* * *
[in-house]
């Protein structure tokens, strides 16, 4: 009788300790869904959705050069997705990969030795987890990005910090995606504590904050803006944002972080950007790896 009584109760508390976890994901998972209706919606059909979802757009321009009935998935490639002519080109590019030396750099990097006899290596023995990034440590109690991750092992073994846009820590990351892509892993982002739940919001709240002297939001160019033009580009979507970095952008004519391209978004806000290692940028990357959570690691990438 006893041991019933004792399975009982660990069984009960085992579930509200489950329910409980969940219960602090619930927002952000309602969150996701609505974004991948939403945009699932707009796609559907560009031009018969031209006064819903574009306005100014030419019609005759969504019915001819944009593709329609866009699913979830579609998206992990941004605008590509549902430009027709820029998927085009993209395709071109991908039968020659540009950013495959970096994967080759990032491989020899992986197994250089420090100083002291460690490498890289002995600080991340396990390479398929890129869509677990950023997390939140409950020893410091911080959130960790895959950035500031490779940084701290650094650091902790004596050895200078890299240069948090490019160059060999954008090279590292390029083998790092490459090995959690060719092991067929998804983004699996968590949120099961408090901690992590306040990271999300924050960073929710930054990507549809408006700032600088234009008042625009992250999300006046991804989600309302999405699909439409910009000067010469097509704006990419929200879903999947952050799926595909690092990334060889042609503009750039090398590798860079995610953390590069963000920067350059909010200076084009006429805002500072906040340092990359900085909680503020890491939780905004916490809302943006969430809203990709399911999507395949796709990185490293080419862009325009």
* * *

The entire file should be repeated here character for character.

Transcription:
[in-house]
């Protein structure tokens, strides 16, 4: 009788300790869904959705050069997705990969030795987890990005910090995606504590904050803006944002972080950007790896 009584109760508390976890994901998972209706919606059909979802757009321009009935998935490639002519080109590019030396750099990097006899290596023995990034440590109690991750092992073994846009820590990351892509892993982002739940919001709240002297939001160019033009580009979507970095952008004519391209978004806000290692940028990357959570690691990438 006893041991019933004792399975009982660990069984009960085992579930509200489950329910409980969940219960602090619930927002952000309602969150996701609505974004991948939403945009699932707009796609559907560009031009018969031209006064819903574009306005100014030419019609005759969504019915001819944009593709329609866009699913979830579609998206992990941004605008590509549902430009027709820029998927085009993209395709071109991908039968020659540009950013495959970096994967080759990032491989020899992986197994250089420090100083002291460690490498890289002995600080991340396990390479398929890129869509677990950023997390939140409950020893410091911080959130960790895959950035500031490779940084701290650094650091902790004596050895200078890299240069948090490019160059060999954008090279590292390029083998790092490459090995959690060719092991067929998804983004699996968590949120099961408090901690992590306040990271999300924050960073929710930054990507549809408006700032600088234009008042625009992250999300006046991804989600309302999405699909439409910009000067010469097509704006990419929200879903999947952050799926595909690092990334060889042609503009750039090398590798860079995610953390590069963000920067350059909010200076084009006429805002500072906040340092990359900085909680503020890491939780905004916490809302943006969430809203990709399911999507395949796709990185490293080419862009325009």